Review: Every Little Thing In The World

Every Little Thing In The World by Nina de Gramont. Atheneum Books for Young Readers, an imprint of Simon & Schuster’s Children’s Publishing Division. 2010. Library copy.

The Plot: Sydney Biggs, sixteen, is a good girl. That’s what she tells herself. She also tells herself that her mother is over-reacting about Sydney and her friend Natalia “borrowing” Natalia’s parents’ car to go to a party, despite both girls being grounded. And there was the time she pretended to be at Natalia’s and stayed overnight at her ex-boyfriend’s. And her mother’s reaction to Sydney’s grades slipping is a bit over the top. What else is Mom over-reacting about? Sydney quitting the swimming team. And sneaking away to spend a weekend with Natalia, Natalia’s boyfriend, and Sydney’s kind-of boyfriend.

Sydney’s divorced parents are disappointed and angry, and that’s why Syd now finds herself spending a month at Camp Bell Wilderness Adventure, canoeing in the wilderness.

Actually, Sydney doesn’t mind. A month away from her parents? A month away from the not-quite boyfriend? A month to not have to think about anything?

A month to not have to think about being pregnant?

If her parents are unhappy with staying out late, drinking, and lying, imagine how they’d feel if they found out she’s pregnant.

The Good: Every Little Thing In The World is a sensitive, thoughtful look at young teen facing a difficult decision. What should she do about her pregnancy? For Sydney, going away to Camp Bell is the perfect escape, rather than the punishment her mother thought it would be. Things get more complicated than she wants when her best friend, Natalia, comes along. Yes, Natalia is her best friend; but Natalia has her own issues and secrets to work through. Syd knows that any help or advice Natalia offers is based on Natalia’s own hopes and fears, rather than what Sydney wants or needs.

Sydney comes from a complicated place, and one of the things I adored about this book is none of those complications were fixed. Her life is messy, and it remained messy. Her mother, hurt by her divorce and struggling to make ends meet, is not as warm or open as she once was. Her father is so tied up in living the “perfect” life with his new family that he doesn’t see the damage he inflicts on those around him. Syd’s the poor girl at a rich private school, and Sydney is well aware that she is the only one at her school who doesn’t have nice clothes or endless spending money. The reader realizes well before Sydney that Sydney’s problem is not a pregnancy: it’s being too passive in her own life from fear of disappointing those around her. She had sex with someone without using a condom, because she was afraid of what he’d think of her for asking. She’s content for Natalia to always be the star, and to get the boys Natalia isn’t interested in.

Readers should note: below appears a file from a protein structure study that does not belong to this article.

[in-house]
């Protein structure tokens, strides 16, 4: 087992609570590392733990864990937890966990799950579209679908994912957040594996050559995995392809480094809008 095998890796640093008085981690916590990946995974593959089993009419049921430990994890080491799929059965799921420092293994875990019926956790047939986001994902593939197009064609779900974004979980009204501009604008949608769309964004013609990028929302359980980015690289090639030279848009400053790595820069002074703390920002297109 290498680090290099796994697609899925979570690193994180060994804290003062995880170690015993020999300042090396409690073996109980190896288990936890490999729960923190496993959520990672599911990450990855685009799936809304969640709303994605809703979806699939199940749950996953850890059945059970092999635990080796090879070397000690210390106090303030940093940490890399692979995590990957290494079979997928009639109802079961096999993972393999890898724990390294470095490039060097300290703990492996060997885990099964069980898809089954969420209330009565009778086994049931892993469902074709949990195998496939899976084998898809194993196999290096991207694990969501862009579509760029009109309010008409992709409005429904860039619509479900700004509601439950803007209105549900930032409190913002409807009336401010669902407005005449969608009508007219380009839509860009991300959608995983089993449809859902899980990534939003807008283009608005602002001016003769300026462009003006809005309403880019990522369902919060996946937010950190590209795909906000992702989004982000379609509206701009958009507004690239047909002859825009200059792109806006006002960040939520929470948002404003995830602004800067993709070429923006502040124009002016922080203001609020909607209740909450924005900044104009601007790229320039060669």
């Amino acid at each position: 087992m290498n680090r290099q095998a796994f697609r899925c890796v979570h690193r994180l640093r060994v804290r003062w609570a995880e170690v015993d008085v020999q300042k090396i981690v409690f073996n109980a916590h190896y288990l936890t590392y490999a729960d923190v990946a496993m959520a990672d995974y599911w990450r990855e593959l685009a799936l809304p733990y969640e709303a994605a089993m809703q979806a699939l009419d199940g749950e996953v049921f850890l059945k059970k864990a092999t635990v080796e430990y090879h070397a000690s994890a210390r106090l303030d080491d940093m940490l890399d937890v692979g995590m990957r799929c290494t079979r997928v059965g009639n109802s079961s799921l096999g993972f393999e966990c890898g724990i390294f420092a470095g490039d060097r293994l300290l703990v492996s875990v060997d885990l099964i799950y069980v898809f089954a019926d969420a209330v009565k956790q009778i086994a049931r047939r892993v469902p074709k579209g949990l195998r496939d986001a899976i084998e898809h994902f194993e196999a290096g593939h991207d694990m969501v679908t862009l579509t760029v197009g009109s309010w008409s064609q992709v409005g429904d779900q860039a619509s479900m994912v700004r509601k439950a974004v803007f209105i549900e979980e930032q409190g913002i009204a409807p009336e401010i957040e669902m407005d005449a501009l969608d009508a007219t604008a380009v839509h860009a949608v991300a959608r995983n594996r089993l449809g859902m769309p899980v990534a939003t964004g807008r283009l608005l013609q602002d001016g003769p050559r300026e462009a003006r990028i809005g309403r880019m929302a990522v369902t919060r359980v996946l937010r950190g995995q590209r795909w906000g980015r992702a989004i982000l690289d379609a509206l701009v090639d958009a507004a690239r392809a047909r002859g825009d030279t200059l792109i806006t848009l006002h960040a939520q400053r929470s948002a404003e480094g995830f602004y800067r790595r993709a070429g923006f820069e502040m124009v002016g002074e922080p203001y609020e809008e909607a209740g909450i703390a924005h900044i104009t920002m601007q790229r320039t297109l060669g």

Camp Bell becomes a place where Sydney can assert herself; not just in what will happen to her body and this pregnancy, but also in her own future, in creating new patterns and ways of being.

I have one mini-rant. I truly despised Syd’s father. Okay, maybe despise is to big a word. When Sydney was young, he became obsessed with eating healthier. The obsession grew and mutated into other areas, such as a conviction that oil will soon run out resulting in the culture crumbling. Sydney, a young teen when she first heard this, had such bad nightmares that visitation was temporarily ended.

Sydney, musing on her stepmother and mother: “Kerry still spent half the day doing what my mother had gotten divorced to avoid: making elaborate, organic meals from scratch. They were never ready when my father walked through the door, and he always heaved a sigh of disappointment at the the world’s inability to measure up to his high ideals.” Kerry, who before her three children in three years had been a trim athlete, now weighs almost two hundred pounds, a form of rebellion against her husband’s “high ideals.” Is her father realistic? Yes. I still wanted Kerry to pick up her kids and leave, to do something about her youngest’s permanent diaper rash, or to at least stop hiding her secret stash of “forbidden” food.

Let’s add this on a positive note. The canoeing group involves eight teens (four girls, four boys) and two counselors. I love the relationships that develop between Syd and her fellow campers. Yes, there is a cute boy who Sydney likes and who likes Sydney. Sydney’s growth isn’t just internal; it’s shown in how she interacts with others. And that cover? That is Sydney by the end of the book: strong and confident, becoming her own person.

Other Reviews: Stacked; Steph Su Reads.


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